19 Jul Your Life on Social Media Is #Not4Sale
Two years ago, the social media story (what story?) exploded into the news like an atomic bomb and we’re still dealing with the aftershocks. Frequent online data breaches, stolen identities and hostile messaging have made consumers and companies feel vulnerable and chipped away at the security of our democracy. Now, new social media platforms like MeWe are fighting back.
Back in 2016, the data analytics firm Cambridge Analytica pilfered the personal data of millions of Facebook users and used it in an attempt to supercharge Donald Trump’s presidential run.
The whistleblower who let the media in on the breach, former Cambridge Analytica research director Christopher Wylie, said the number of users whose data was stolen “could be higher” than the 87 million Facebook announced. According to Wylie, the information taken from the users “could be stored in various parts of the world, including Russia.”
It’s All About Privacy
In the aftermath of the data heist, Daniel Ives, head of technology research at GBH Insights, said, “The Cambridge Analytica debacle has been the darkest chapter in Facebook’s 14-year history. We view this as a seminal moment that’s going to change the nature of privacy, content and ad transparency.”
Facebook, which has more than two billion users, claimed there was no data breach because it routinely allows researchers access to user data for academic purposes, and users consent to this access when they create a Facebook account.
“This was unequivocally not a data breach,” Facebook vice president Andrew Bosworth tweeted. “People chose to share their data with third party apps and if those apps did not follow the data agreements with Facebook or users it is a violation. No systems were infiltrated, no passwords or information were stolen or hacked.”
Can Social Media Platforms Fix Their Problems?
Many prominent observers disagreed. “This is a major breach that must be investigated,” said Amy Klobuchar, U.S. Senator from Minnesota. “It’s clear that these platforms can’t police themselves.”
On the business side, the Cambridge Analytics story rattled a host of companies because streaming media is front and center—everyone wants to use big data to produce highly targeted ads on the Internet. “Hundreds of billions of dollars [in digital ad spending] are at stake over the next several years over this issue,” Ives stated.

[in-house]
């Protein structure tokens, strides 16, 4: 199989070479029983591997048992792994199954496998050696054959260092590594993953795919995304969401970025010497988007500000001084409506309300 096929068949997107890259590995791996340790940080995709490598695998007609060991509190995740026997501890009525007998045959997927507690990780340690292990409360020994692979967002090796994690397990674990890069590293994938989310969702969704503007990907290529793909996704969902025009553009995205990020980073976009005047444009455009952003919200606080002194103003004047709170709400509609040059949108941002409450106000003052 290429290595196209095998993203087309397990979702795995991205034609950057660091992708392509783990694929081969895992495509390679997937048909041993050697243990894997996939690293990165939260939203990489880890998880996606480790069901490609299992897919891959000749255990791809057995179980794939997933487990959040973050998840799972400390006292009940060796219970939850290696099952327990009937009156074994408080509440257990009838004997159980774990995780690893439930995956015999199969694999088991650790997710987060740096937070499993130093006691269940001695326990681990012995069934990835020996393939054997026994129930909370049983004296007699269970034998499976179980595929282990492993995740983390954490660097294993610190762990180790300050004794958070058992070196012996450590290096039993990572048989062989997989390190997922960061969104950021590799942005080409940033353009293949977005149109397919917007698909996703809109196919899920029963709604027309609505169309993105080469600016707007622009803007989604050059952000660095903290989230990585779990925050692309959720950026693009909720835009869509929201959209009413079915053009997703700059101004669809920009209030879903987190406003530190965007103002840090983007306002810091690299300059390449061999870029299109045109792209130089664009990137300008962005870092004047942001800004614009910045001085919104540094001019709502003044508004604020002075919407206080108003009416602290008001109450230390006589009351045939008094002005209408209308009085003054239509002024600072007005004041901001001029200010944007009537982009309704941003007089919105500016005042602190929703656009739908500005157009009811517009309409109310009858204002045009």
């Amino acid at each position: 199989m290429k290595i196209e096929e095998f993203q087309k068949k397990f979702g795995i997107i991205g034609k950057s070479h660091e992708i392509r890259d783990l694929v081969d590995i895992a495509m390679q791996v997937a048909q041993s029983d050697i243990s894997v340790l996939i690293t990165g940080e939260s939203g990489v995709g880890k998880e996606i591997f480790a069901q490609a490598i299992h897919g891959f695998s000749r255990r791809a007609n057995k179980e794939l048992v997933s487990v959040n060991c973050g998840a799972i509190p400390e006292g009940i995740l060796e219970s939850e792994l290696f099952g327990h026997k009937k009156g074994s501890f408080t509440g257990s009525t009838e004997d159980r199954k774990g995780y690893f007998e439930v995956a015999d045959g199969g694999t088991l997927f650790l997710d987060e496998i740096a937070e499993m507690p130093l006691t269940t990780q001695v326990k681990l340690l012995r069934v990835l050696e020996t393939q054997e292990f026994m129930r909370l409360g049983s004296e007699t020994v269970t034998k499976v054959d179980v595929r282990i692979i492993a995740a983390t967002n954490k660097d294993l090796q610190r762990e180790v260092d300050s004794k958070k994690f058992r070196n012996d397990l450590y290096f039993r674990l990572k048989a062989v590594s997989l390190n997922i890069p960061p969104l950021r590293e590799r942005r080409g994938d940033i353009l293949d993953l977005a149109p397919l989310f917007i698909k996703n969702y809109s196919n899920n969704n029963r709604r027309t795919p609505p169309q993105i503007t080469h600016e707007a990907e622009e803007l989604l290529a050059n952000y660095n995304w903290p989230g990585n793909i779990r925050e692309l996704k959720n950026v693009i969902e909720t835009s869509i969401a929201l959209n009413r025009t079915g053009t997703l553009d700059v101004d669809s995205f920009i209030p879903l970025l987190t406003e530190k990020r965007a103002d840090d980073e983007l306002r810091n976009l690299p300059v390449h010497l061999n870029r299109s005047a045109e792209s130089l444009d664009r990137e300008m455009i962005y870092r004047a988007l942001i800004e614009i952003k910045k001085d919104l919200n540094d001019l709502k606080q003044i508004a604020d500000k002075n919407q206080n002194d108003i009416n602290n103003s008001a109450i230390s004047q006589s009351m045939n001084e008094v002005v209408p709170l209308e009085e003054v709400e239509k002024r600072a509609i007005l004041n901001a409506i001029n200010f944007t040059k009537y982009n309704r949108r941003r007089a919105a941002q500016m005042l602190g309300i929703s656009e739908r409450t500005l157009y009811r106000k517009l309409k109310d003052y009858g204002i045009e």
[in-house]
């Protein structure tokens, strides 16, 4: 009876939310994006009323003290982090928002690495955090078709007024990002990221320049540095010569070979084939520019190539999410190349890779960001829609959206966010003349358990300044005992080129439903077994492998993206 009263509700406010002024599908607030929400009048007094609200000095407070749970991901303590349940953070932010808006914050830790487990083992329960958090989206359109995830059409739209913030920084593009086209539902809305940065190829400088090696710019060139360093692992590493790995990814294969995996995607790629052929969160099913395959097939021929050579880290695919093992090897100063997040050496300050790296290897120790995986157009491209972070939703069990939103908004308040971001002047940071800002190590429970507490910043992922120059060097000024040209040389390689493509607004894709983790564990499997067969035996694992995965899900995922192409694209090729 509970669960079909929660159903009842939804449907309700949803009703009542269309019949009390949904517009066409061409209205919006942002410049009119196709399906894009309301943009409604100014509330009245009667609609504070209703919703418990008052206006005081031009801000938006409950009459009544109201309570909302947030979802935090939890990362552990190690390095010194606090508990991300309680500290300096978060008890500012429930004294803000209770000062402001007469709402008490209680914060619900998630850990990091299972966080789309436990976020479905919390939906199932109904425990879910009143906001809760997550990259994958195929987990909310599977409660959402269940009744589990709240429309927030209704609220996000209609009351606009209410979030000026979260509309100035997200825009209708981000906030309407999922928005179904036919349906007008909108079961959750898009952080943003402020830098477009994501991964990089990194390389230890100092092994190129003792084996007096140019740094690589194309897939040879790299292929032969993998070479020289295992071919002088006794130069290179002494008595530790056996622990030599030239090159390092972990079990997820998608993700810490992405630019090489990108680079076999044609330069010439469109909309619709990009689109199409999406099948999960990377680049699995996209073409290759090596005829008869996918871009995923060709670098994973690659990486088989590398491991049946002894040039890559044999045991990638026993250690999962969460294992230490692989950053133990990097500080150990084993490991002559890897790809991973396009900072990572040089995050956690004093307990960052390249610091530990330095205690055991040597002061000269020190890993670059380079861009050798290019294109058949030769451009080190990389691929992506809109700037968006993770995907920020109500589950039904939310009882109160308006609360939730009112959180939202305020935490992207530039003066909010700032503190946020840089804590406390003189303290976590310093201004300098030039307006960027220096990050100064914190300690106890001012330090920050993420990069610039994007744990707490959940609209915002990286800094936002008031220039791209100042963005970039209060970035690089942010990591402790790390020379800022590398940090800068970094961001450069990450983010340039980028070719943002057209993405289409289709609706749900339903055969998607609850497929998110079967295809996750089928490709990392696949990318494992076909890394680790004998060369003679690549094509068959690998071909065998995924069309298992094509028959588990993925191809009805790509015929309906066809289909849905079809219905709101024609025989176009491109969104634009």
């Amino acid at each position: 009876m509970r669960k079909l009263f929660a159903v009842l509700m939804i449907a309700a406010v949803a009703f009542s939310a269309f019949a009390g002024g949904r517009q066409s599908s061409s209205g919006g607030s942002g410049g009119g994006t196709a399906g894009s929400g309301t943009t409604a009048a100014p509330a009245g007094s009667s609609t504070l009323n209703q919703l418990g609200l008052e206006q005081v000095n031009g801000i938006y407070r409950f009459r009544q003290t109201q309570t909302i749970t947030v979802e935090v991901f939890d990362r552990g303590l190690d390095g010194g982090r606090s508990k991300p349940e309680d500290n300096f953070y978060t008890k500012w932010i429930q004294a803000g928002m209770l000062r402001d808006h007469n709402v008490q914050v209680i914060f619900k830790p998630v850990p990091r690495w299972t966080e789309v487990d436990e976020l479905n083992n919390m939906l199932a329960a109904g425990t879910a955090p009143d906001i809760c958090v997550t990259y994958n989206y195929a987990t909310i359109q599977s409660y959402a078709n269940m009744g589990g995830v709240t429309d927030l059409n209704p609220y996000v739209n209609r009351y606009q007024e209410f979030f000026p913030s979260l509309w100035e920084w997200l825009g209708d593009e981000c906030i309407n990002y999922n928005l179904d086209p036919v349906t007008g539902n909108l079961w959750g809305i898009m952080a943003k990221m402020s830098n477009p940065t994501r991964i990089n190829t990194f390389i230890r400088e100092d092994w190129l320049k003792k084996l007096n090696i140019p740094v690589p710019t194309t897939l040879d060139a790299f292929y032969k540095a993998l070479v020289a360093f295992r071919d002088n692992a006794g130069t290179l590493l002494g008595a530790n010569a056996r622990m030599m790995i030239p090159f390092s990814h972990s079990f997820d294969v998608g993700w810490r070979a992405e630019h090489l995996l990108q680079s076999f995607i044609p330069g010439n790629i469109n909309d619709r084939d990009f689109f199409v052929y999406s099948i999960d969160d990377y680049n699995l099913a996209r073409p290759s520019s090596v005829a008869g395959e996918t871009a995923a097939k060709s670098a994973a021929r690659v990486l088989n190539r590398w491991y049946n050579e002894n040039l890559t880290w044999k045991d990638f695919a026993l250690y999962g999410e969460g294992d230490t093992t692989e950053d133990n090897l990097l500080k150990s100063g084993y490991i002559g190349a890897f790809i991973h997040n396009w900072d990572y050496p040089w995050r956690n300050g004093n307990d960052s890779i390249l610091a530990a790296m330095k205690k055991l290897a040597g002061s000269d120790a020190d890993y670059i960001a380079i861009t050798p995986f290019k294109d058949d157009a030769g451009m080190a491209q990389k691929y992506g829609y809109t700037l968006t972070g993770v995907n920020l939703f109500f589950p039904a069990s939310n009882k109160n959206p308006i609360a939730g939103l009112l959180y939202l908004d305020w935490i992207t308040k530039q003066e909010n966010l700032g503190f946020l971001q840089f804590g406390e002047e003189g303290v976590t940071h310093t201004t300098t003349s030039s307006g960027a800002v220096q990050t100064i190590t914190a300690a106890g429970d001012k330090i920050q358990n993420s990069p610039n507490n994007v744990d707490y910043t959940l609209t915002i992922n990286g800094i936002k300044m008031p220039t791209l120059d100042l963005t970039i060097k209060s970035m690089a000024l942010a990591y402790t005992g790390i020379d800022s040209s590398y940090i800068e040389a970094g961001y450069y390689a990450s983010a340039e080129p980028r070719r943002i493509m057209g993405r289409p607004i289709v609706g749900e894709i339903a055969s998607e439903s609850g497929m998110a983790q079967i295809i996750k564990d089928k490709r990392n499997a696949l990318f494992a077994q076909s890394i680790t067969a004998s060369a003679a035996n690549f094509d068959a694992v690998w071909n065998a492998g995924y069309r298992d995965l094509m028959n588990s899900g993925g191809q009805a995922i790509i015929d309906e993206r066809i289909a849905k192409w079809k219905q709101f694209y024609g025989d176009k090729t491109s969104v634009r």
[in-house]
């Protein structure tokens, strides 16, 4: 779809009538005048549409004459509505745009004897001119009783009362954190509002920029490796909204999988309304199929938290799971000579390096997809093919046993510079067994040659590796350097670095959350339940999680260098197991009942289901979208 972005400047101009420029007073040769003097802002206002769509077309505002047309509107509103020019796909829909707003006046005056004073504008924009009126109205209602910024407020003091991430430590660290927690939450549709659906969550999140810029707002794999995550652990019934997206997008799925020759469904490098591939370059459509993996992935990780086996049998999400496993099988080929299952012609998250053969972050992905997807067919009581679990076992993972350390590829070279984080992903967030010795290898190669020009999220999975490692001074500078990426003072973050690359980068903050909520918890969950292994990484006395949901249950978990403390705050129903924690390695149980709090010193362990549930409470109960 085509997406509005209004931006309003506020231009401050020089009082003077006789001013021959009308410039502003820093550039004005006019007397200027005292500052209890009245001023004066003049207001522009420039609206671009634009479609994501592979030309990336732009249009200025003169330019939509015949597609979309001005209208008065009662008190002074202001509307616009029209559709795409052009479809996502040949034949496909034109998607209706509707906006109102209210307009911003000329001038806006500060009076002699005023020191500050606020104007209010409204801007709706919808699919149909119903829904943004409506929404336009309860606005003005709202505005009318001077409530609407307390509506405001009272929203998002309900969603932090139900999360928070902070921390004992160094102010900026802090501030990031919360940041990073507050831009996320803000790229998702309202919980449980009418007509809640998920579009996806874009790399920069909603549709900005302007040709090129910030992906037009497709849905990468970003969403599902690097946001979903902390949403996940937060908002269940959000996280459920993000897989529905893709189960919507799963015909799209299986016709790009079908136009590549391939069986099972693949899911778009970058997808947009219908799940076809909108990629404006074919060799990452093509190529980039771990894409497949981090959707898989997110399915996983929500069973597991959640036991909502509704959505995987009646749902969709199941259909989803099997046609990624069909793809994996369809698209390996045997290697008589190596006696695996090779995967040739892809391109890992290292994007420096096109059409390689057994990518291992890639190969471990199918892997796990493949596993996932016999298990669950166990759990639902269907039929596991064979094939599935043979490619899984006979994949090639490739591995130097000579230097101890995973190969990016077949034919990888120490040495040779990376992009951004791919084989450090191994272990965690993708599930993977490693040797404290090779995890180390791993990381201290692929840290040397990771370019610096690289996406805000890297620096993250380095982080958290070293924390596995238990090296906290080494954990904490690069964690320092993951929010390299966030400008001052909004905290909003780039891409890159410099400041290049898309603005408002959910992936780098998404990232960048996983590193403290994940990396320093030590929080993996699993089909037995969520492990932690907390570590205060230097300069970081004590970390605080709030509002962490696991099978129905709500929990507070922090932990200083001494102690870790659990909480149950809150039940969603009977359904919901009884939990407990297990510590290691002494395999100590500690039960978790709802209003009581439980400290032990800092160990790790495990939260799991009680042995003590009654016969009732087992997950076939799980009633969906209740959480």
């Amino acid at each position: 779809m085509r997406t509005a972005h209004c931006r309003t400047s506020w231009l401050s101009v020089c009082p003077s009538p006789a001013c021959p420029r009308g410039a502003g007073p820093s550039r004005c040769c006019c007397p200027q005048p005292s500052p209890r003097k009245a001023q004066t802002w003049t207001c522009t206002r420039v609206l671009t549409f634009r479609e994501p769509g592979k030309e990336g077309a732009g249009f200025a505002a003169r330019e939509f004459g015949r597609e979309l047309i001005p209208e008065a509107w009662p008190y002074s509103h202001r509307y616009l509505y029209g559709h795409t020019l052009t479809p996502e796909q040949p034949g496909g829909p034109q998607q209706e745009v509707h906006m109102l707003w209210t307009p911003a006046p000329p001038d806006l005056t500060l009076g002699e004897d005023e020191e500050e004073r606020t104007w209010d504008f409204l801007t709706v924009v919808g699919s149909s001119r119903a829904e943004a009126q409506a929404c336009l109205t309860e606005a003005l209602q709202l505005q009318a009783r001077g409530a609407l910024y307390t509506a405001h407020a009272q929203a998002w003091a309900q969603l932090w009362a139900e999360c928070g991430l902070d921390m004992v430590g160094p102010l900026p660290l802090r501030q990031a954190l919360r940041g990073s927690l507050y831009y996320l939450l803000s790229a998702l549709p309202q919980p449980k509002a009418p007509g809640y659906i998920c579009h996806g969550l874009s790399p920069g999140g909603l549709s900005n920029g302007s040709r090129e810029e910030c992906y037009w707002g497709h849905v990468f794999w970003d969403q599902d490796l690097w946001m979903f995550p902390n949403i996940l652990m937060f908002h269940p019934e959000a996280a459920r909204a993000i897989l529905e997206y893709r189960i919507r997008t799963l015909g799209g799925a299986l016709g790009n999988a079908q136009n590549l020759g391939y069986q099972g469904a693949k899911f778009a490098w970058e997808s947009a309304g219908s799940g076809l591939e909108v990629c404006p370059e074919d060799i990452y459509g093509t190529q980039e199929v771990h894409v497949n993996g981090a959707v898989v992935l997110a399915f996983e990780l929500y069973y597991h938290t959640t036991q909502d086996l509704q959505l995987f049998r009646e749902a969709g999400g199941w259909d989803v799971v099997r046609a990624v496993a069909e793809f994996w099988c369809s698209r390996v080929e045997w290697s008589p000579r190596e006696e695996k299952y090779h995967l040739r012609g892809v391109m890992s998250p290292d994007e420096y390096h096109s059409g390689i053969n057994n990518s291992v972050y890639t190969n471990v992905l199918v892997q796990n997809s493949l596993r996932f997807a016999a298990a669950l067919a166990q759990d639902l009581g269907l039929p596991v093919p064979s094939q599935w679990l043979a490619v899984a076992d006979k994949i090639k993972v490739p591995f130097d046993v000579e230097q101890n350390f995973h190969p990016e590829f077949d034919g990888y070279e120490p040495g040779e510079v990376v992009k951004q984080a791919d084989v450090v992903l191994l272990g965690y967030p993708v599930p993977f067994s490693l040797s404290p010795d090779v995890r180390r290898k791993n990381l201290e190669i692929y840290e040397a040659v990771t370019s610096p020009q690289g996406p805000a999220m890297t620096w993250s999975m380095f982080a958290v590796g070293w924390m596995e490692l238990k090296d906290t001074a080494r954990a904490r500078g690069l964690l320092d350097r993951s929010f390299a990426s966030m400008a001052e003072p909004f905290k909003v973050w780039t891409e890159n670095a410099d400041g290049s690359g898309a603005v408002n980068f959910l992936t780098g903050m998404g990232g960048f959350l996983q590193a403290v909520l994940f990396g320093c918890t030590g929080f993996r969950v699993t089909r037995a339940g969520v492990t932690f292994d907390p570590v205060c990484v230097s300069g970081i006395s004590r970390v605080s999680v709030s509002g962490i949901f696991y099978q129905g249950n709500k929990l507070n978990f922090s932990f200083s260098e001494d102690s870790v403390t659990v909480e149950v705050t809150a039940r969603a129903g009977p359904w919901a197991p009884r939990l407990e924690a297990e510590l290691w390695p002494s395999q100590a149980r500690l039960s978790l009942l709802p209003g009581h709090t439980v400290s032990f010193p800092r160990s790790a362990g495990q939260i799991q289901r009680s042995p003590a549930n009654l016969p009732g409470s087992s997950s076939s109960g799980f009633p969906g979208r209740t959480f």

MeWe Promises Security
The Facebook debacle was a catalyst for a business called MeWe that promises absolute social media security and protection. The tagline for the business is “Your Life Is #Not4Sale.”
On the MeWe site, the company claims that “the big technology companies had reverted to treating users as commodities and somehow mistook people signing up to use their services as a welcome invitation to target, track, spy and sell their information to advertisers and the government.”
MeWe founder Mark Weinstein envisioned a social and chat app that provides a sharing technology that has privacy built into the design so members would feel safe and respected.
Weinstein created the Sgrouples beta project and hired an engineering team to design and build the world’s first social network with privacy-by-design. The project served as the testing platform for the launch of MeWe in 2016.
Talking Back to Facebook
In its first-ever advertisement on any medium, MeWe took a full-page ad in The New York Times on May 27, 2018, titled, “Dear Facebook” in direct response to Mark Zuckerberg’s letter two days earlier and Zuckerberg’s refusal to name MeWe in a Congressional hearing when asked if there is an alternative to Facebook in the private sector.
The MeWe Privacy Bill of Rights includes these declarations:
- You own your personal information and content. It is explicitly not ours.
- You will never receive a targeted advertisement or 3rd party content based on what you do or say online. We think that’s creepy.
- You see every post in timeline order from your friends, family and groups.
- Permissions and privacy are your rights. You control them.
- You control who can access your content.
MeWe was honored as the 2016 Start-Up of the Year Finalist for “Innovative World Technology” at SXSW 2016 (South by Southwest).
Social media users face a difficult dilemma. Should they stay on Facebook and have doubts about the safety of their personal data? Should they leave Facebook in favor of a supposedly secure site, hoping that—finally—their data will be protected? Or should they simply concede, as Senator Klobuchar said, that these sites can’t police themselves, and abandon social media altogether?